Research in Motion (RIM) is expected to launch three new phones in the coming months: the Blackberry Bold (new to the US, already available internationally), a clamshell phone called the Pearl Flip, and a touch screen device expected to be called “The Storm (pics).” Unfortunately, new product launches – between component parts, subsidized pricing and promotional costs – can be expensive. As a result, the company warned late Thursday that gross margins and profit will suffer in the third quarter.
Co-CEO Jim Balsillie characterized the situation as a “land grab” and justified the increase in near term expense as, essentially, an opportunity. It’s similar to the story pitched in June when the company showed sales and marketing expense up heavily. But the market didn’t treat that first glimpse as foreshadowing, and they weren’t convinced with the re-itteration. The market also wasn’t completely satisfied with the rest of RIM’s earnings news.
By midday Friday, the stock was trading near $70 a share, well below its fifty week low of $80.20. From Thursday’s market close of $97.53, it was down more than 25%.
Analysts at Deutsche Bank and RBC both downgraded their ratings.
Based on the new forecasts, RIM is expecting Q3 earnings in the range of 89 cents to 97cents in the quarter ending November 29. Analysts had previously expected 98cents. Gross Margins are forecast by the company to come in at 47% instead of 50%. Revenue is pegged at $2.95b to $3.10, ahead of analyst consensus for $2.94b.
The rest of the earnings news was not as negative as the sell-off would suggest. Sales for Q2 ended at $2.58b, up from $1.37b in the same period last year. And despite continued escalation in sales and marketing expense, net income was $495.5 m, or 86cents a share – up from $287.7m (50c/share) for the same period last year.
Important customer acquisition and distribution metrics were also positive. For Q2, RIM had net subscriber additions of 2.6m, largely in line with estimates. Total Blackberry subscriptions were in at about 19 million. 42% of those total subscribers were non-enterprise users – a number indicative of greater penetration into the consumer market. Globally, about 70% of RIM’s customers came from North America – the fastest growing smartphone marketplace.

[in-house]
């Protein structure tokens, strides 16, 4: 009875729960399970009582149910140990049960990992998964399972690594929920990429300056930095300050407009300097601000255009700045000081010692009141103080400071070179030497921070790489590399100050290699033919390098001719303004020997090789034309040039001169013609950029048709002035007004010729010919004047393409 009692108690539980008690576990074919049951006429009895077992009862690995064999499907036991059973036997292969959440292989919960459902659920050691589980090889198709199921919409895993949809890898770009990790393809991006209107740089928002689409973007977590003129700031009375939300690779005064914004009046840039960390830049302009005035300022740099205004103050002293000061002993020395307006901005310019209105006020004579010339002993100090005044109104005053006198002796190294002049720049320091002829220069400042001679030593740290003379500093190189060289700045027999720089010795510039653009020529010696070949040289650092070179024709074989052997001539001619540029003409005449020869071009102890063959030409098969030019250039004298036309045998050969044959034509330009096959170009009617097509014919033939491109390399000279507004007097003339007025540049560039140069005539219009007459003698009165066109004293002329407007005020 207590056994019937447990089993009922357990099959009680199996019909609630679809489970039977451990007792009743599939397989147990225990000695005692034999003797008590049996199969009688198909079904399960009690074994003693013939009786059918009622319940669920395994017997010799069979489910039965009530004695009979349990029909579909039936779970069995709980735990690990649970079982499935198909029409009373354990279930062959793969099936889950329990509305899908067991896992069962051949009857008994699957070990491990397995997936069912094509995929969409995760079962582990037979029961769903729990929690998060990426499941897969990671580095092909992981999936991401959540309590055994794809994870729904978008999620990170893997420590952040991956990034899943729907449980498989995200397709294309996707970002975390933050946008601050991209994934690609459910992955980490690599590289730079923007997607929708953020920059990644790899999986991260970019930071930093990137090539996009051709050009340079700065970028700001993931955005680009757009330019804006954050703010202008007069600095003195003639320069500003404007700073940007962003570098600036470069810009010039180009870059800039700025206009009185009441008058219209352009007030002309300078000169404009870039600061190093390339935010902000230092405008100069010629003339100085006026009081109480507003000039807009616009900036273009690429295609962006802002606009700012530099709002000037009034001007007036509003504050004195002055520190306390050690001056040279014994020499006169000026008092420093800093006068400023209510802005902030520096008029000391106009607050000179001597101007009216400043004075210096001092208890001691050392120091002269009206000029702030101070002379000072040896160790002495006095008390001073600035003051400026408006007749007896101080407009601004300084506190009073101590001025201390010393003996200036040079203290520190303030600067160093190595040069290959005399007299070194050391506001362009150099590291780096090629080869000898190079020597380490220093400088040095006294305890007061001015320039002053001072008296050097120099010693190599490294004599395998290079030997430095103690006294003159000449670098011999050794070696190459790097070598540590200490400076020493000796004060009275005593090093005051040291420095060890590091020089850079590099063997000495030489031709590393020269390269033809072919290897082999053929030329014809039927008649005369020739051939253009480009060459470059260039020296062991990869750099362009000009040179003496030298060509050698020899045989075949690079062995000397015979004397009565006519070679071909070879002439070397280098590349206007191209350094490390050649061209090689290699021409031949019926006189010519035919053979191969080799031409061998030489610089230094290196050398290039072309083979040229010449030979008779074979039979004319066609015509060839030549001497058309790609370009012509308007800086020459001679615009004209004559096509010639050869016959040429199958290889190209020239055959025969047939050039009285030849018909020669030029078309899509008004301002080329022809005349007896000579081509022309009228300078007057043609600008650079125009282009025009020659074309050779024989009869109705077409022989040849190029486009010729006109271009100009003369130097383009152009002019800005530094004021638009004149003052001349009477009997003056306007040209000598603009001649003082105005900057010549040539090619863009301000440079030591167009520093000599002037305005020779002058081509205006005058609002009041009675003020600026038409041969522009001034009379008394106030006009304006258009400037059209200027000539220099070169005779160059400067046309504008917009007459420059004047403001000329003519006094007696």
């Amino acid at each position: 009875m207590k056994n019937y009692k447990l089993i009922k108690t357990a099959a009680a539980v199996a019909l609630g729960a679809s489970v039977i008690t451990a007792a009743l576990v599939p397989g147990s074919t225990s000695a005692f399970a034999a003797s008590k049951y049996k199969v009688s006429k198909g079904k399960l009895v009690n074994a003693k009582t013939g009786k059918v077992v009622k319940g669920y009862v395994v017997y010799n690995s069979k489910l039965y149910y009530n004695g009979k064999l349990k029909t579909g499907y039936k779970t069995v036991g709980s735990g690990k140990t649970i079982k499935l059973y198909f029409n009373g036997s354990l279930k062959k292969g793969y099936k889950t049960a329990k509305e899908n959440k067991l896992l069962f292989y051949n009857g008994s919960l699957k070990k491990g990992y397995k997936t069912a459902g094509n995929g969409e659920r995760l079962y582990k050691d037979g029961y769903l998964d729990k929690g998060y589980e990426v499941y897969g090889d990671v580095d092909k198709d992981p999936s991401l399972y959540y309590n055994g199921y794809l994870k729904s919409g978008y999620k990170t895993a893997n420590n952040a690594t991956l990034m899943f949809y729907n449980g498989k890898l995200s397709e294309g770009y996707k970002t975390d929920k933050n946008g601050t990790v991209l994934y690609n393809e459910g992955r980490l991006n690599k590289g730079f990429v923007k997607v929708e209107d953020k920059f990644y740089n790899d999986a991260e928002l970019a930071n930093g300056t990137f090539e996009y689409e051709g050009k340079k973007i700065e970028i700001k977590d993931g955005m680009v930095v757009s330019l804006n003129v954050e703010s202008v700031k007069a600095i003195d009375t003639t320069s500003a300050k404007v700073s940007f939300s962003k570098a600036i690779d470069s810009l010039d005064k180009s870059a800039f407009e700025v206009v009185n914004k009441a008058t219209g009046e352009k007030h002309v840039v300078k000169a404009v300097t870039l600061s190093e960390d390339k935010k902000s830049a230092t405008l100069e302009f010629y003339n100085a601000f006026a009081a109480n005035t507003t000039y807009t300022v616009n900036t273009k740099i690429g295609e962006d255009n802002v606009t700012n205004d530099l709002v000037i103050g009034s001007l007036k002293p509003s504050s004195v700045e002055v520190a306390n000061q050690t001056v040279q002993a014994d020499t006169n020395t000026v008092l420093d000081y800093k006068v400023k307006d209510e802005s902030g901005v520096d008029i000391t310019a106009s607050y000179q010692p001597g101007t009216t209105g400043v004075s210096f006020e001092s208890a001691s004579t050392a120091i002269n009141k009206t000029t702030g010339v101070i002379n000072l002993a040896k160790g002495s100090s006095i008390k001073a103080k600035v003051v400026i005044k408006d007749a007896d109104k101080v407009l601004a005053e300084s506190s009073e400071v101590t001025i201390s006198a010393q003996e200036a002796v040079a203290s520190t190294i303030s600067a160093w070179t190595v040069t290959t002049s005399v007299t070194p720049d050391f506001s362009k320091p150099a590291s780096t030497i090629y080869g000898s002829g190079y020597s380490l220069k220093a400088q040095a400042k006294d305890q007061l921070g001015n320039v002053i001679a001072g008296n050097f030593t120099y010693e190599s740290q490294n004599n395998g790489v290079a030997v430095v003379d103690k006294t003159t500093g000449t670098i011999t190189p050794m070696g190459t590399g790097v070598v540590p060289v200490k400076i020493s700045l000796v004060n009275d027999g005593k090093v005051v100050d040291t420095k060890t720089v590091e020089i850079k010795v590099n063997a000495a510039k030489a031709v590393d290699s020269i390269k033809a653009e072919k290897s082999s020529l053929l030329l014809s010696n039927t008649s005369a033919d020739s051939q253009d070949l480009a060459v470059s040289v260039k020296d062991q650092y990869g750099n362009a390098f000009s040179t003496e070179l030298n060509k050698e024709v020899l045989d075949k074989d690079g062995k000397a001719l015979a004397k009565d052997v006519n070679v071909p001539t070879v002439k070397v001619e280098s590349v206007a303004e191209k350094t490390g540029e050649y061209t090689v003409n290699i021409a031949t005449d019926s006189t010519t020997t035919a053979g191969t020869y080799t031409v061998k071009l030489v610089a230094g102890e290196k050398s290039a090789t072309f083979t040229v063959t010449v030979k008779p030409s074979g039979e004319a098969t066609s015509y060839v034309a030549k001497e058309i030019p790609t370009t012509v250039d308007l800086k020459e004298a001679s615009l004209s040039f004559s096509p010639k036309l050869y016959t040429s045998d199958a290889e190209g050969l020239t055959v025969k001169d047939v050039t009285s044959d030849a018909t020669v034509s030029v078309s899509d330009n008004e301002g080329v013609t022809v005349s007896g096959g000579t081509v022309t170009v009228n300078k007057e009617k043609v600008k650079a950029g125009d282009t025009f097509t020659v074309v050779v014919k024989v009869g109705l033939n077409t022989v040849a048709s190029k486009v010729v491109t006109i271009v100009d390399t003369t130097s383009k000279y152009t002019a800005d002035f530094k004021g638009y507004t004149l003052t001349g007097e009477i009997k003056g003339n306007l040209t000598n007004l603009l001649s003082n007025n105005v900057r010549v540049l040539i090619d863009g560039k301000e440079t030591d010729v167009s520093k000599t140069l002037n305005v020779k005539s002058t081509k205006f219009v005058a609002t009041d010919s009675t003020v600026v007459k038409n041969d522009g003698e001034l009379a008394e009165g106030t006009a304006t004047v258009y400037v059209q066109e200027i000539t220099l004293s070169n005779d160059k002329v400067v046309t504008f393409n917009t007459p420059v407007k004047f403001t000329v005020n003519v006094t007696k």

It can be dangerous to spend heavily in the near term to chase uncertain long term results. It can also prove sound investment. Looking ahead, RIM is taking a gamble. If the product push pays off, it could provide substantial upside compared to the post-sell off pricing. “If” being the operative word.
Critics will point out economic and competitive pressure could pose trouble. It’s worth noting, though, the smartphone marketplace is growing in the US. A recent study by Gartner put 2nd quarter expansion at 78.7% year over year. Similar data from NPD showed U.S. customers bought 9million phones, an 84% year over year increase, in the first seven months of the year (January to July). Smartphones accounted for 19% of use phone sales – another growth metric. Adding to that, the revenue they generated was up 71% year over year.
Among the companies chasing smartphone territory, RIM has been near the front of the pack. For the first seven months, the same NPD study placed them as the top vendor in the U.S. (Apple was second). Gartner’s global Q2 study had RIM in second, behind global leader, Nokia. Apple didn’t make the global top 5 – but that may change with wider global distribution partnerships now in place.
RIM makes a good product and is seeing impressive subscriber growth. Then again, the iPhone is also a very good product. And there’s the as yet unproven Android based phones, touch models coming from Nokia and the general state of the economy pinching consumer and enterprise spending.
To gamble, or not to gamble – that is the question.
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